Bridges v. Social Security Administration

Filing 18

MEMORANDUM OPINION AND ORDER reversing and remanding the Commissioner's decision. This is a sentence four remand within the meaning of 42 U.S.C. § 405(g) and Melkonyan v. Sullivan, 501 U.S. 89 (1991). Signed by Magistrate Judge Beth Deere on 1/4/12. (hph)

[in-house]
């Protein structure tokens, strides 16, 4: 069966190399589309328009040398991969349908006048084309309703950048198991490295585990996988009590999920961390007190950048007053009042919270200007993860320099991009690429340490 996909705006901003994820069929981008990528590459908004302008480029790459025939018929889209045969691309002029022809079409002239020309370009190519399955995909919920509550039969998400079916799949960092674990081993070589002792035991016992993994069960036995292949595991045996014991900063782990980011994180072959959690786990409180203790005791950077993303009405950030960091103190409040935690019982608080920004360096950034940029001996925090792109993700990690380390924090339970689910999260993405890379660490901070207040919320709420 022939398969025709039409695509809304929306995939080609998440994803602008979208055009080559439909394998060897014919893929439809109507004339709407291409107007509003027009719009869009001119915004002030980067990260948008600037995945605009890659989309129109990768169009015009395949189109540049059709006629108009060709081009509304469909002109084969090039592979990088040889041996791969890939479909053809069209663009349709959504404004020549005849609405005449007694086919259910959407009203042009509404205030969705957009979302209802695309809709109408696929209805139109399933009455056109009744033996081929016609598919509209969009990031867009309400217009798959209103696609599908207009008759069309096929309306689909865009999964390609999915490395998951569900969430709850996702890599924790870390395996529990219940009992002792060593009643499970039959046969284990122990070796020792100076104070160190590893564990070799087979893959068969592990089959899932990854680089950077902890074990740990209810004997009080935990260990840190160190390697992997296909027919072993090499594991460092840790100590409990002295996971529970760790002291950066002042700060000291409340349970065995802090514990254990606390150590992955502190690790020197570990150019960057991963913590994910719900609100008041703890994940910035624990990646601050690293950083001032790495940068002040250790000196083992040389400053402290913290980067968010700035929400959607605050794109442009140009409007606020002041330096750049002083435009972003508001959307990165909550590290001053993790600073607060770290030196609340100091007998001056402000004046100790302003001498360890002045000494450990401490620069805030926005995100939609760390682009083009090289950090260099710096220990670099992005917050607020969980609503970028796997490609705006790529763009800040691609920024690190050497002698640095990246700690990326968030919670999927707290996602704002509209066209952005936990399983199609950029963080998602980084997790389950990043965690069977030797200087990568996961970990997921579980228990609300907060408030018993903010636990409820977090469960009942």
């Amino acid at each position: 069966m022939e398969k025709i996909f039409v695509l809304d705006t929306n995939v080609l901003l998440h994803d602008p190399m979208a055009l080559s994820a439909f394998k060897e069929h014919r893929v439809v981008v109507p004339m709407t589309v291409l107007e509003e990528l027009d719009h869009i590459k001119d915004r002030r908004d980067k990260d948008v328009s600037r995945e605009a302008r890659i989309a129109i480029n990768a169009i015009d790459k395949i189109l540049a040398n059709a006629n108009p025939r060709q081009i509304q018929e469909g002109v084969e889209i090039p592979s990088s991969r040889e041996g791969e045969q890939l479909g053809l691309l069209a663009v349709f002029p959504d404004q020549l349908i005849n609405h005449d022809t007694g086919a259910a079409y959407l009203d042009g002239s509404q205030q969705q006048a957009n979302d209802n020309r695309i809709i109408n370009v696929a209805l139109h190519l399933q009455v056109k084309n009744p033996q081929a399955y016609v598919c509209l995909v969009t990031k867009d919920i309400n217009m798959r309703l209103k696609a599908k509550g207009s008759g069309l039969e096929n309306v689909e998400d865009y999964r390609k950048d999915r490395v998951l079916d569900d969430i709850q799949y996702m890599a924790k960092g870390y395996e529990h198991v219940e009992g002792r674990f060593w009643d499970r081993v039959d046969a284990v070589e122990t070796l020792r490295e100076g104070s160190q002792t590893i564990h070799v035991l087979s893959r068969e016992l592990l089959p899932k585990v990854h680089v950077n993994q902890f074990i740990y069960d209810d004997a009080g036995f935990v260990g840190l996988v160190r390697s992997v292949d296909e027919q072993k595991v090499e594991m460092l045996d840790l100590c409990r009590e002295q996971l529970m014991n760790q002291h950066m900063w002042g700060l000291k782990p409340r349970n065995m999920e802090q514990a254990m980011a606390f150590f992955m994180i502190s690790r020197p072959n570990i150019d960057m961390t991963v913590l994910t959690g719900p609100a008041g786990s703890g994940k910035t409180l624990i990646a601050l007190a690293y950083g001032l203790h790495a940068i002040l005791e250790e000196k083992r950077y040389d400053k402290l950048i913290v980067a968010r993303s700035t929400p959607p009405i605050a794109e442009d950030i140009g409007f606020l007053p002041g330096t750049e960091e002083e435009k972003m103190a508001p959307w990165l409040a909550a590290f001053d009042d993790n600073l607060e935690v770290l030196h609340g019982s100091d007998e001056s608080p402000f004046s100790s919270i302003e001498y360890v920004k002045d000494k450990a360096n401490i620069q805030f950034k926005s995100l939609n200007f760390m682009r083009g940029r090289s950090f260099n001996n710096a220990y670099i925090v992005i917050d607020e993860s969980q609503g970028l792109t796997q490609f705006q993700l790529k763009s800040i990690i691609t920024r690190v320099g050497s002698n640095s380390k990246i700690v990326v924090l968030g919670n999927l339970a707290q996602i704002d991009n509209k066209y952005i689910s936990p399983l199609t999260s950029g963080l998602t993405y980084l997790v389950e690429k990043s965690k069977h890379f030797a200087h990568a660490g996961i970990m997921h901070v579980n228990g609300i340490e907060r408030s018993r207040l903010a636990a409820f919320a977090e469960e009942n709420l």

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IN THE UNITED STATES DISTRICT COURT EASTERN DISTRICT OF ARKANSAS EASTERN DIVISION ANTHONY BRIDGES V. PLAINTIFF CASE NO.: 2:10CV00189 BD MICHAEL J. ASTRUE, Commissioner, Social Security Administration DEFENDANT MEMORANDUM OPINION AND ORDER Plaintiff Anthony Bridges appeals the final decision of the Commissioner of the Social Security Administration (the “Commissioner”) that denied his claim for Disability Insurance benefits (“DIB”) under Title II of the Social Security Act (the “Act”) and Supplemental Security income (“SSI”) under Title XVI of the Act. For the following reasons, the decision of the Commissioner must be REVERSED and REMANDED. I. Background: On August 7, 2007, Mr. Bridges filed for DIB and SSI, claiming disability since December 7, 2005, due to kidney and liver problems, diabetes, spinal arthritis, high cholesterol, high blood pressure, and right leg problems. (Tr. 87, 106) After denials initially and upon reconsideration, Mr. Bridges requested a hearing before an Administrative Law Judge (“ALJ”). A hearing was held on November 30, 2009, at which Mr. Bridges appeared and testified.1 (Tr. 22-32, 308-322) His friend Christa Bridges and vocational expert Elizabeth Clem (“VE”) also testified. The ALJ issued a decision on January 13, 2010, finding that Mr. Bridges was not disabled under the Act. (Tr. 10-17) On November 5, 2010, the Appeals Council denied a request for review, making the ALJ’s decision the Commissioner’s final decision. (Tr. 15) II. Decision of the Administrative Law Judge: The ALJ followed the required five-step sequence to determine: (1) whether the claimant was engaged in substantial gainful activity; (2) if not, whether the claimant had a severe impairment; (3) if so, whether the impairment (or combination of impairments) met or equaled a listed impairment; (4) if not, whether the impairment (or combination of impairments) prevented the claimant from performing past relevant work2; and (5) if so, whether the impairment (or combination of impairments) prevented the claimant from performing any other jobs available in significant numbers in the national economy. 20 C.F.R. §§ 404.1520(a)-(g), 416.920(a)-(g). The ALJ found that Mr. Bridges had not engaged in substantial gainful activity since his alleged disability onset date. (Tr. 12) The ALJ found that Mr. Bridges’s obesity 1 Mr. Bridges voluntarily waived his right to representation and appeared pro se. (Tr. 86) 2 If the claimant has sufficient residual functional capacity to perform past relevant work, the inquiry ends and benefits are denied. 20 C.F.R. §§ 404.1520(a)(4)(iv), 416.920(a)(4)(iv). 2 and back disorders were severe impairments, but that his diabetes and peripheral neuropathy were not severe. (Tr. 12-16) The ALJ also found that Mr. Bridges did not have an impairment or combination of impairments that met or equaled an impairment listed in 20 C.F.R. Part 404, Subpart P, Appendix 1 (20 C.F.R. §§ 404.1526, 416.926). (Tr. 12-13) The ALJ determined that Mr. Bridges retained the residual functional capacity (“RFC”) to perform a reduced range of sedentary work activity, with only occasional climbing, stooping, kneeling, crouching, and crawling.3 (Tr. 13-16) The ALJ determined that Mr. Bridges could not perform his past relevant work in the trucking industry, but that he could still perform jobs as an assembly worker or inspector, which existed in significant numbers in the national economy. (Tr. 16-17) Accordingly, the ALJ concluded Mr. Bridges was not disabled within the meaning of the Act. (Tr. 17) III. Analysis: Mr. Bridges claims the findings of the ALJ are not supported by substantial evidence because: (1) the ALJ failed to find that Mr. Bridges’s diabetes and peripheral neuropathy were severe impairments; (2) the ALJ erred in assessing the opinions of Edward Vandenburg, M.D.; (3) the ALJ erred in assessing the credibility of Mr. Bridges’s subjective complaints; (4) the ALJ erred in assessing the lay witness testimony; and 3 Sedentary work “involves lifting no more than 10 pounds at a time and occasionally lifting or carrying articles like docket files, ledgers, and small tools.” 20 C.F.R. §§ 404.1567(a), 416.967(a). 3 (5) the ALJ’s RFC determination was flawed. (#15) The Commissioner argues that substantial evidence supports the ALJ’s finding that Mr. Bridges was not disabled. (#16) A. Standard of Review In reviewing the Commissioner’s decision, this Court must determine whether there is substantial evidence in the record as a whole to support the decision. Johnson v. Astrue, 627 F.3d 316, 319 (8th Cir. 2010); 42 U.S.C. § 405(g). Substantial evidence is “less than a preponderance, but sufficient for reasonable minds to find it adequate to support the decision.” Id. (citing Kluesner v. Astrue, 607 F.3d 533, 536 (8th Cir. 2010)). In reviewing the record as a whole, the Court must consider both evidence that detracts from the Commissioner’s decision and evidence that supports the decision. But the decision cannot be reversed, “simply because some evidence may support the opposite conclusion.” Medhaug v. Astrue, 578 F.3d 805, 813 (8th Cir. 2009)(quoting Goff v. Barnhart, 421 F.3d 785, 789 (8th Cir. 2005)). B. Severe Impairments Mr. Bridges argues that his diabetes and peripheral neuropathy were severe impairments. A “severe” impairment is, of course, something that significantly limits a person’s physical or mental ability to do basic work activities. Gwathney v. Chater, 104 F.3d 1043, 1045 (8th Cir. 1997); Browning v. Sullivan, 958 F.2d 817, 821 (8th Cir. 1992). Basic work activities include walking, standing, sitting, lifting, pushing, pulling, reaching, carrying, and handling, as well as mental or nonexertional functions such as the ability to 4 see, hear, and speak; the ability to understand, carry out, and remember simple instructions; to use judgment; to respond appropriately to supervision, co-workers, and usual work situations; and to deal with changes in work routine. 20 C.F.R. §§ 404.1521(b)(1)-(6), 416.921(b)(1)-(6). The ALJ noted that Mr. Bridges’s diabetes inhibited his ability to perform work. (Tr. 13) His diabetes was uncontrolled, possibly due to noncompliance with prescribed medication. (Tr. 13, 15) Also, nerve conduction studies were abnormal, which provided some objective medical support for the presence of peripheral neuropathy. (Tr. 14) The medical records of treating, consulting, and examining physicians noted the presence of diabetes and peripheral neuropathy. A consulting physical examination, a physical RFC assessment, and a medical source statement all noted limitations due to diabetes or peripheral neuropathy. (Tr. 226-233, 234-241, 279-280) Despite this evidence, the ALJ found Mr. Bridges’s diabetes and peripheral neuropathy were not severe impairments. The claimant has the burden of proving that an impairment is severe, which by definition significantly limits one or more basic work activities. Gonzales v. Barnhart, 456 F.3d 890, 894 (8th Cir. 2006). Mr. Bridges met this burden with evidence that his diabetes and peripheral neuropathy would limit his ability to work. The medical records the ALJ relied on note diabetes and peripheral neuropathy. However, he barely noted diabetes or peripheral neuropathy in his decision. He did not 5 discuss how severe diabetes or peripheral neuropathy would impact Mr. Bridges’s ability to work. (Tr. 13-15) It is not clear whether the ALJ’s failure to find the impairments “severe” had any practical effect on the decision. Mr. Bridges, for his part, did not provide any specific limitations that his diabetes and peripheral neuropathy would cause that were not already included in the ALJ’s RFC finding. On remand, the ALJ should consider whether Mr. Bridges’s severe diabetes and peripheral neuropathy would limit his RFC beyond the current RFC determination. C. Assessment of Dr. Vandenburg’s Opinions Mr. Bridges saw Dr. Vandenburg for treatment of various ailments, including diabetes and neuropathy. Dr. Vandenburg completed an application for a disabled vehicle license plate and a medical source statement for Mr. Bridges. (Tr. 271, 279-280) Numerous records from Dr. Vandenburg also noted Mr. Bridges’s impairments and condition. (Tr. 273, 275, 277, 281, 289, 291-292, 295-302) Despite this record, the ALJ never mentioned Dr. Vandenburg in his opinion. The ALJ referenced some records of Dr. Vandenburg’s treatment, and “gave some weight to the opinions of the claimant’s treating physician and clinicians,” but failed to provide a sufficient basis for discrediting Dr. Vandenburg’s opinions. (Tr. 13-15) An ALJ may reject the opinion of any medical expert if that opinion is inconsistent with the medical record as a whole. Finch v. Astrue, 547 F.3d 933, 938 (8th Cir. 2008) 6 (quoting Estes v. Barnhart, 275 F.3d 722, 725 (8th Cir. 2002)). Additionally, a treating physician’s opinion that a claimant is disabled or cannot be gainfully employed is entitled to no deference because it invades the province of the Commissioner, whose job it is to make ultimate disability determinations. House v. Astrue, 500 F.3d 741, 745 (8th Cir. 2007). It is the ALJ’s function to resolve conflicts among the various treating and examining physicians. Wagner v. Astrue, 499 F.3d 842, 848 (8th Cir. 2007)(quoting Pearsall v. Massanari, 274 F.3d 1211, 1219 (8th Cir. 2001)). In this case, however, the ALJ provided an insufficient discussion of inconsistencies in the medical record to discredit Dr. Vandenburg’s opinions. There may be sufficient evidence in the record to discredit some of Dr. Vandenburg’s opinions, but the ALJ did not allude to any such evidence. The Court cannot determine from the ALJ’s decision the actual weight given to Dr. Vandenburg’s opinions, or a reason for discrediting them. D. Credibility Mr. Bridges argues the ALJ erred in assessing both his, and his friend Christa Browning’s testimony. The ALJ found Mr. Bridges’s allegations credible to the extent they were consistent with the ability to perform a reduced range of sedentary work. (Tr. 14) The ALJ found that Ms. Browning’s testimony confirmed Mr. Bridges’s allegations and helped the ALJ understand the limiting effects of Mr. Bridges’s impairments. (Tr. 13) Mr. Bridges considered this an improper rejection of the testimony, but failed to 7 specify any rejected testimony that would further reduce the ALJ’s RFC finding. (#15, p. 14-18) The ALJ evaluated Mr. Bridges’s allegations under the guidelines set forth in 20 C.F.R. §§ 404.1529, 416.929, Social Security Ruling 96-7p, and other relevant authority and concluded that his credible allegations were consistent with a reduced range of sedentary work.4 (Tr. 13-15) There is substantial evidence supporting the ALJ’s credibility analysis. As the ALJ noted, the medical record evidences a number of limitations, but not a complete inability to function. (Tr. 13-14) Mr. Bridges was able to mow his lawn on a riding mower, do laundry while seated, and prepare food for himself. (Tr. 14) Mr. Bridges had full range of motion in his cervical spine and 70% range of motion in his lumber spine. His gait, tandem walk, and leg raises were normal. He could squat and rise from a squatted position, and stand and walk without assistance. (Tr. 14) Mr. Bridges’s blood pressure was well controlled with medication. (Tr. 320) Mr. Bridges testified that he spent most days sitting. (Tr. 316, 320) He and Ms. Browning stated that he could stand for three to four hours a day with breaks. (Tr. 317) The ALJ’s RFC determination limited Mr. Bridges to sitting six hours a day, and standing and walking no more than two hours a day. (Tr. 15) 4 The ALJ did not cite Polaski v. Heckler, 739 F.2d 1320 (8th Cir. 1984), but the regulations and rulings noted are consistent with the requirements of Polaski. 8 The ALJ gave good reasons for discounting some of Mr. Bridges’s subjective complaints. Contrary to Mr. Bridges’s argument, the ALJ credited a great deal of his and Ms. Browning’s testimony. The ALJ found the testimony credible to the extent Mr. Bridges was limited to a reduced range on sedentary work. An RFC for less than a full range of sedentary work is rare and reflects very serious limitations. Social Security Ruling 96-9p (1). The ALJ’s findings in this regard are entitled to deference because they are supported by the record. Gregg v. Barnhart, 354 F.3d 710, 714 (8th Cir. 2003). E. Residual Functional Capacity The ALJ bears the primary responsibility for assessing a claimant’s RFC. Wildman v. Astrue, 596 F.3d 959, 969 (8th Cir. 2010). It is the claimant’s burden, however, to prove RFC. Baldwin v. Barnhart, 349 F.3d 549, 556 (8th Cir. 2003). Mr. Bridges argues that, when determining RFC, the ALJ failed to properly consider testimonial evidence, Dr. Vandenburg’s opinions, and the side effects of his medications. Mr. Bridges failed to allege, however, a single limitation beyond the extremely limited RFC found by the ALJ. As noted, the ALJ properly considered the testimonial evidence, but erred in apparently failing to consider Dr. Vandenburg’s opinions regarding Mr. Bridges’s severe diabetes and peripheral neuropathy. It appears the ALJ also erred in considering Mr. Bridges’s morbid obesity. 9 The ALJ found that Mr. Bridges had vastly reduced his obesity level from his normal weight of around 300 pounds. (Tr. 14) Medical records for November 5, 2009, reflect a weight of 210 pounds for Mr. Bridges. (Tr. 273) The ALJ considered this weight loss as an improvement of Mr. Bridges’s severe obesity. (Tr. 14) The medical record showing a weight of 210 pounds, however, is obviously a typographical error. Mr. Bridges’s weight on October 6, 2009, was 310 pounds. (Tr. 275) His weight on December 29, 2009, was 312 pounds.5 (Tr. 283) It is highly unlikely that Mr. Bridges lost 100 pounds between October 6, 2009, and November 5, 2009, then gained 100 pounds between November 5, 2009, and December 29, 2009. The ALJ should have considered Mr. Bridges’s severe obesity at the level supported by the record, instead of considering it at a vastly improved – and obviously erroneous – level. F. Remand Mr. Bridges noted a number of shortcomings in the ALJ’s decision. He failed, however, to state how any of these shortcomings would affect the decision. It is not clear from the record if they would have any impact. On remand, the ALJ should consider whether severe diabetes and peripheral neuropathy would further limit Mr. Bridges’s RFC. The ALJ should also consider Dr. Vandenburg’s medical opinions, the weight to be given, and whether consideration of these opinions would change the RFC determination. Finally, the ALJ should consider 5 His weight on January 19, 2010, was 313 pounds. (Tr. 281) 10 Mr. Bridges’s severe obesity, at a level supported by the record. If after consideration of these issues, the ALJ finds Mr. Bridges retained the same RFC, then it appears from VE testimony that Mr. Bridges could still perform a significant number of jobs that existed in the national economy. IV. Conclusion: After consideration of the record as a whole, the Court finds the decision of the Commissioner is not supported by substantial evidence. The Commissioner’s decision is reversed and remanded for action consistent with this opinion. This is a “sentence four” remand within the meaning of 42 U.S.C. § 405(g) and Melkonyan v. Sullivan, 501 U.S. 89 (1991). IT IS SO ORDERED this 4th day of January, 2012. ___________________________________ UNITED STATES MAGISTRATE JUDGE 11